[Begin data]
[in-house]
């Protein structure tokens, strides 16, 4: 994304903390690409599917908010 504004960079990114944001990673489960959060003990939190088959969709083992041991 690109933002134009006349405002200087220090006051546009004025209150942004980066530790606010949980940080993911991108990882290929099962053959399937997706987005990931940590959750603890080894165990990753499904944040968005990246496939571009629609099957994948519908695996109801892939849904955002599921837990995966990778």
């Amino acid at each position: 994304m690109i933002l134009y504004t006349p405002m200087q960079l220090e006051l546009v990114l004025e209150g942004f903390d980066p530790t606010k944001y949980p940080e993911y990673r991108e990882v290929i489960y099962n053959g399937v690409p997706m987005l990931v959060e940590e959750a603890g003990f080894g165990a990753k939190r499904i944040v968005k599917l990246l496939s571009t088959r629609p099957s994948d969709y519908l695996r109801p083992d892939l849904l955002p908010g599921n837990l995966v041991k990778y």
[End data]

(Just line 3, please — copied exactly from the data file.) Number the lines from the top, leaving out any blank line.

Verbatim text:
């Amino acid at each position: 994304m690109i933002l134009y504004t006349p405002m200087q960079l220090e006051l546009v990114l004025e209150g942004f903390d980066p530790t606010k944001y949980p940080e993911y990673r991108e990882v290929i489960y099962n053959g399937v690409p997706m987005l990931v959060e940590e959750a603890g003990f080894g165990a990753k939190r499904i944040v968005k599917l990246l496939s571009t088959r629609p099957s994948d969709y519908l695996r109801p083992d892939l849904l955002p908010g599921n837990l995966v041991k990778y």